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NPR's Scott Simon speaks to Maurice Chammah, staff writer for the Marshall Project and author of a new book, Let the Lord Sort Them: The Rise and Fall of the Death Penalty.
It's common knowledge that the FBI has a database of people's fingerprints. Many local police have their databases, too. And so, it turns out, does the United States military.
Kids are sponges. They soak up their idea of the world by observing what's around them.
The students-recognizing that A) their professors were cowards, and B) this was an opportunity to make serious mischief-had a meeting that night and basically beat any dissenters into submission and presented a unanimous front the next morning that, yes, we definitely want this ... "lady" medical student [to study with us].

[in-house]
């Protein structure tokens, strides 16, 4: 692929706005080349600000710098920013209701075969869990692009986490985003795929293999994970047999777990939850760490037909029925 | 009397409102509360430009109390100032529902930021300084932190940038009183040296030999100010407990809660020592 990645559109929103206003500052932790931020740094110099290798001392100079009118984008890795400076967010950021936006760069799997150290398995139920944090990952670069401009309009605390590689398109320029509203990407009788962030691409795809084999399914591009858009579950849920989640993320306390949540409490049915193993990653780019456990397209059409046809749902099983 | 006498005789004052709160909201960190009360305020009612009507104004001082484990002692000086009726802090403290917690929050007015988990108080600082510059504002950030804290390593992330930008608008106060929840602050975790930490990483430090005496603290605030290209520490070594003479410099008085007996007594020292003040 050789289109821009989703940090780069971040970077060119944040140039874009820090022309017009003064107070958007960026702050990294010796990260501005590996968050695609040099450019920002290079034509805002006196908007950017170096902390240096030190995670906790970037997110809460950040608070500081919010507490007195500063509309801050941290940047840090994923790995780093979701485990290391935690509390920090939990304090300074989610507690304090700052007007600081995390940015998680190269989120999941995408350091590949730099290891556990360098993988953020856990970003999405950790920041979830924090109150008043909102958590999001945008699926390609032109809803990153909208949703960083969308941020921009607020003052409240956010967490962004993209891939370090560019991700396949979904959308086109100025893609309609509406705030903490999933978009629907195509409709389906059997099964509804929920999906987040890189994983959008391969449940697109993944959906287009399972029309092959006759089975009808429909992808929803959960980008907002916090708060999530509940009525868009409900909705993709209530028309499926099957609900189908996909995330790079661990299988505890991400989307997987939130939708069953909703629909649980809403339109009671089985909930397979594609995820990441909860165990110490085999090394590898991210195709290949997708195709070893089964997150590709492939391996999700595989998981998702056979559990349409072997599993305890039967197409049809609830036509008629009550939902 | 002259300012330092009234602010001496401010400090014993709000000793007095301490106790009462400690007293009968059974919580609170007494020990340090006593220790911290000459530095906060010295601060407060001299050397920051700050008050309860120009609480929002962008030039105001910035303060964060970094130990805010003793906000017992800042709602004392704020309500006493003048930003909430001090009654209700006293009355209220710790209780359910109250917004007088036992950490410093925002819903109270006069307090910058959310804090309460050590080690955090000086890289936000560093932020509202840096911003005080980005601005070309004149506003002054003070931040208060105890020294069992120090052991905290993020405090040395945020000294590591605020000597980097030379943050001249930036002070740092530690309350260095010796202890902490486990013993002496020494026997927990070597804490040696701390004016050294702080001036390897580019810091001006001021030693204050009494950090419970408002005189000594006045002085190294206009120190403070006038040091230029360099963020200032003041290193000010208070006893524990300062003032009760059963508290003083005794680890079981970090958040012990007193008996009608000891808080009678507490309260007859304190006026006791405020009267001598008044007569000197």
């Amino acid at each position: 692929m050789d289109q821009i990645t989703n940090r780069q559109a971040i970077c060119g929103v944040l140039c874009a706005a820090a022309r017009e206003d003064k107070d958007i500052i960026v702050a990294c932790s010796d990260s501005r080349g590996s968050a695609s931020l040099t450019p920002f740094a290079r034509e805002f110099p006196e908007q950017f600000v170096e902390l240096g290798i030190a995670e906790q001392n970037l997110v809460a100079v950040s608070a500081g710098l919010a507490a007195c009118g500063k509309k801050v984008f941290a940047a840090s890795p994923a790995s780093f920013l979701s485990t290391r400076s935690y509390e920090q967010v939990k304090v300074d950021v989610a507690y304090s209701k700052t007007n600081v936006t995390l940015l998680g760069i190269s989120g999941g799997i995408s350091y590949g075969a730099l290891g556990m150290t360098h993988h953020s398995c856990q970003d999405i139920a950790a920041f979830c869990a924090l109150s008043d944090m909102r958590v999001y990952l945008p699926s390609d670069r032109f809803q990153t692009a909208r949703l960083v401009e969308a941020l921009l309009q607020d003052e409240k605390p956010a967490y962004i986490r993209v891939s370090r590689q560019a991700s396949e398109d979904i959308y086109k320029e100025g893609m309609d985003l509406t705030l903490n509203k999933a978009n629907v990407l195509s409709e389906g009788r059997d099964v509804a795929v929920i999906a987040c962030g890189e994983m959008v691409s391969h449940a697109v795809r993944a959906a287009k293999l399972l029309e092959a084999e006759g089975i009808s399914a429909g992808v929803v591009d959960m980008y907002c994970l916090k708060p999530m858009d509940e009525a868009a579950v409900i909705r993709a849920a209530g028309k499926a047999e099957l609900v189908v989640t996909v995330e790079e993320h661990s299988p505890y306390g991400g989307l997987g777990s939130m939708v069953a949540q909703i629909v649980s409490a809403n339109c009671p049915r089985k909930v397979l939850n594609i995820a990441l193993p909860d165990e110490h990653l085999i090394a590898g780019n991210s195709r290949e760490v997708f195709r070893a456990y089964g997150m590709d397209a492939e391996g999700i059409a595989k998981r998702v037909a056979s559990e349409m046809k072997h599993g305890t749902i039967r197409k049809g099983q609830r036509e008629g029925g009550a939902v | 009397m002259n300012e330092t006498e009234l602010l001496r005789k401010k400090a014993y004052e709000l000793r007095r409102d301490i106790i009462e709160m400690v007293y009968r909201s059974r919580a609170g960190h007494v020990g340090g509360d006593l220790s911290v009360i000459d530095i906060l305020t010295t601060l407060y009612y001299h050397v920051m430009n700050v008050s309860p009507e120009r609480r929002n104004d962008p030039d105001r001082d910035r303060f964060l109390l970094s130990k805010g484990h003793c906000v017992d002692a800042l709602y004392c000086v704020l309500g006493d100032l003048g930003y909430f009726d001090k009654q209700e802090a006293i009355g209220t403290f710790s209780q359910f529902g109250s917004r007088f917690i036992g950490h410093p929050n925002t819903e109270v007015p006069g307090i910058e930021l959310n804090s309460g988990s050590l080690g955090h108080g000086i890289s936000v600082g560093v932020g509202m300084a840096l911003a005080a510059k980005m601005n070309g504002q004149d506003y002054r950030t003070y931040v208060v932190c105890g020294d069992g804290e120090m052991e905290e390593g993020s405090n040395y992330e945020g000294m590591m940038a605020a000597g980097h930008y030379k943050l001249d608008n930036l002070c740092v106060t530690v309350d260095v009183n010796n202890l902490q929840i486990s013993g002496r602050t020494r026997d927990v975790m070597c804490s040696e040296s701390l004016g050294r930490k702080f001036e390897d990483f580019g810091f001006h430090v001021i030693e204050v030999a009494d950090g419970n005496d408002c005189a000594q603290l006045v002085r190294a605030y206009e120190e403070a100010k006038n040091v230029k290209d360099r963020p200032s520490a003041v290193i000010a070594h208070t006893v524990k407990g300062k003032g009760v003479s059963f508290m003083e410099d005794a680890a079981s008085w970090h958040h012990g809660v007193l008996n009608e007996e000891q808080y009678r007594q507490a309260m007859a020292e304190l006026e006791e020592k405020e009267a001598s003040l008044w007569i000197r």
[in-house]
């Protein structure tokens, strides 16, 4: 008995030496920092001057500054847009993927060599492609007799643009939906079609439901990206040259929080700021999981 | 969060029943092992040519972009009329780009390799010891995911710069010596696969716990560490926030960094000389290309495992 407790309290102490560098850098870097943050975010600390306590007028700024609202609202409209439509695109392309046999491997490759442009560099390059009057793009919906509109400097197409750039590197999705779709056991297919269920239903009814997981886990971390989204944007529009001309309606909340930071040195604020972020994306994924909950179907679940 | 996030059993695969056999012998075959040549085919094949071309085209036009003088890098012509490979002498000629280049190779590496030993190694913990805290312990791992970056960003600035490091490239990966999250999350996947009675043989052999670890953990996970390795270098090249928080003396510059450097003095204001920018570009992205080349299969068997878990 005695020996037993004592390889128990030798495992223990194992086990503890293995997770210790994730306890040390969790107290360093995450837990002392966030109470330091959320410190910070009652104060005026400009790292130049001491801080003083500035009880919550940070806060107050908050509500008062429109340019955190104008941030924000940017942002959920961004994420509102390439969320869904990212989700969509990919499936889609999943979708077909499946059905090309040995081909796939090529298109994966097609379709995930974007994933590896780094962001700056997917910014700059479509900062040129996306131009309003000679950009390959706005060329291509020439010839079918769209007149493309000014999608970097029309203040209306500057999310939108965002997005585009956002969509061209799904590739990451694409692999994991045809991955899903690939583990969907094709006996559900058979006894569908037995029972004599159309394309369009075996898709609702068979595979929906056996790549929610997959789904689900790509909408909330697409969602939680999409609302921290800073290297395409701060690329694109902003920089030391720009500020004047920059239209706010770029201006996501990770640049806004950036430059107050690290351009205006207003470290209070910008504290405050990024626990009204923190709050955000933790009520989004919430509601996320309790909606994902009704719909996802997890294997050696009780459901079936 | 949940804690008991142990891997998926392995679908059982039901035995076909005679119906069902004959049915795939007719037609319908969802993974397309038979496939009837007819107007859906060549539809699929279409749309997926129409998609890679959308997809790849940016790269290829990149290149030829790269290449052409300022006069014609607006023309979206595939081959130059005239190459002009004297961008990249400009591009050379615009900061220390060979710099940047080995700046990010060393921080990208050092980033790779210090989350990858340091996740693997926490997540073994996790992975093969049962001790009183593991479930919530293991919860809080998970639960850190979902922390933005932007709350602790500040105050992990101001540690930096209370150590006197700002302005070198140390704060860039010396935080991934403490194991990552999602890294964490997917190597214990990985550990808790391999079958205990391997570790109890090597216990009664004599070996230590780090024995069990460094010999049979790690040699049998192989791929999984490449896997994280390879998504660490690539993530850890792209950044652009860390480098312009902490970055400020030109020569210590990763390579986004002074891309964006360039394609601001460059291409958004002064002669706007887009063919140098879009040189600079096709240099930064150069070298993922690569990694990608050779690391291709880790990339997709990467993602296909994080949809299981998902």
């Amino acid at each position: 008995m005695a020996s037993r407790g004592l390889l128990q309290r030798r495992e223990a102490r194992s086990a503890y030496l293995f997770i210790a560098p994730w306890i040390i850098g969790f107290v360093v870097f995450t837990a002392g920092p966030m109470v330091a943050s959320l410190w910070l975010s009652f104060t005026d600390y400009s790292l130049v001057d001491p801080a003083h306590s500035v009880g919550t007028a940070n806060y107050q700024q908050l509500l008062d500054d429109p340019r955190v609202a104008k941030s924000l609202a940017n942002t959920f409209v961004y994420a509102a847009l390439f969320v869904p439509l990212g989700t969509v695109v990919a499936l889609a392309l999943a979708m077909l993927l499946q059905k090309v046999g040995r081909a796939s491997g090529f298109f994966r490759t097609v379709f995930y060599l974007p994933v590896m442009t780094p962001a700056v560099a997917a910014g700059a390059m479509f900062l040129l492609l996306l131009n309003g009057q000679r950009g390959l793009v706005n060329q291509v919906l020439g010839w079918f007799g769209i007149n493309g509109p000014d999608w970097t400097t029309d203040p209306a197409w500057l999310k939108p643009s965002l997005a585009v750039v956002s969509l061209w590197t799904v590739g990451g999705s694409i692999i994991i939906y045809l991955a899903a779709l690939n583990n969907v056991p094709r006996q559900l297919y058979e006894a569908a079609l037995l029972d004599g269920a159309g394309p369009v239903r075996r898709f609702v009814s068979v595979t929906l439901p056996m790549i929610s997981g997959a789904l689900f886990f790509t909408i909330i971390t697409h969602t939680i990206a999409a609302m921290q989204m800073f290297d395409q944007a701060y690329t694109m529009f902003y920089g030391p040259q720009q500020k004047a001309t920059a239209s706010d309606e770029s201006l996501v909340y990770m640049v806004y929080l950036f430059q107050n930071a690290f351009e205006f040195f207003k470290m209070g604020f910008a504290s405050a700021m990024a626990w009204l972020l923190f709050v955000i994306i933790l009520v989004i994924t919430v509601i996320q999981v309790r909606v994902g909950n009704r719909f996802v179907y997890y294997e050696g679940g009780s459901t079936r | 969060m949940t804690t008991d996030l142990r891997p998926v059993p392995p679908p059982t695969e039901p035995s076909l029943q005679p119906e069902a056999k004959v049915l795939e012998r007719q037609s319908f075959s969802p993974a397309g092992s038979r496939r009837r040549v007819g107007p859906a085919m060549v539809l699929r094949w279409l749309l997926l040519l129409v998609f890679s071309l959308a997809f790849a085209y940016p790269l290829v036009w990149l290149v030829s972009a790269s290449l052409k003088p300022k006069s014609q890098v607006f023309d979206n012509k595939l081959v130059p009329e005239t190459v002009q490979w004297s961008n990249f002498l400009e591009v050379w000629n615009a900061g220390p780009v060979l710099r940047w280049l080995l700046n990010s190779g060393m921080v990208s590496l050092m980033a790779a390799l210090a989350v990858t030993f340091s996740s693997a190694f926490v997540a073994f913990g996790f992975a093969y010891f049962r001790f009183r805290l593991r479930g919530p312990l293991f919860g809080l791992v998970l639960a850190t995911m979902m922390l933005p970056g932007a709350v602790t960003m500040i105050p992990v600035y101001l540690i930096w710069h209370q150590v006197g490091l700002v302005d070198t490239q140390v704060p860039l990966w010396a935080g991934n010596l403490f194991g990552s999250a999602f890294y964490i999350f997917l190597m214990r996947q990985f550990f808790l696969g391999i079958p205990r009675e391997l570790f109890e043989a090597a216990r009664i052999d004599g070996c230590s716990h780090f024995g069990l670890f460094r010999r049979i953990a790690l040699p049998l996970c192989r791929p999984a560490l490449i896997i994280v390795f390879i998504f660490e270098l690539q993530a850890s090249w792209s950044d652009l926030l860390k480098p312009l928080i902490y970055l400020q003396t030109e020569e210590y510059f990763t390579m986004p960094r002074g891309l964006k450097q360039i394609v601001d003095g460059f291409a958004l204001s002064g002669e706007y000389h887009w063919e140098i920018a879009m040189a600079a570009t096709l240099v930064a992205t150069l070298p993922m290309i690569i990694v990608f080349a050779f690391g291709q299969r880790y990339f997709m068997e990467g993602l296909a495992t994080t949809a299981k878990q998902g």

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Insight strikes at all hours of the day. For me, it can be early in the morning or when I'm sipping coffee in the afternoon.
In the 1840s, Elizabeth Blackwell was admitted to a U.S. medical school - in part because the male students thought her application was part of an elaborate prank.
"I can't find my plague doctor." "Your what?" says my mother. "My plague doctor." "I don't know what that is," says my mother.
I am a lifetime reader. The ritual of crawling into bed, opening a book, and feeling my eyes get heavy is the only way I can fall asleep.
At almost eighty, I wondered if I could find reasons to live.
I kept begging my son to print out pages of my mother's scrapbook, which was on his computer.
When Martin Luther King Jr. delivered his "I Have A Dream" speech 58 years ago, he changed the course of history with his aspiration.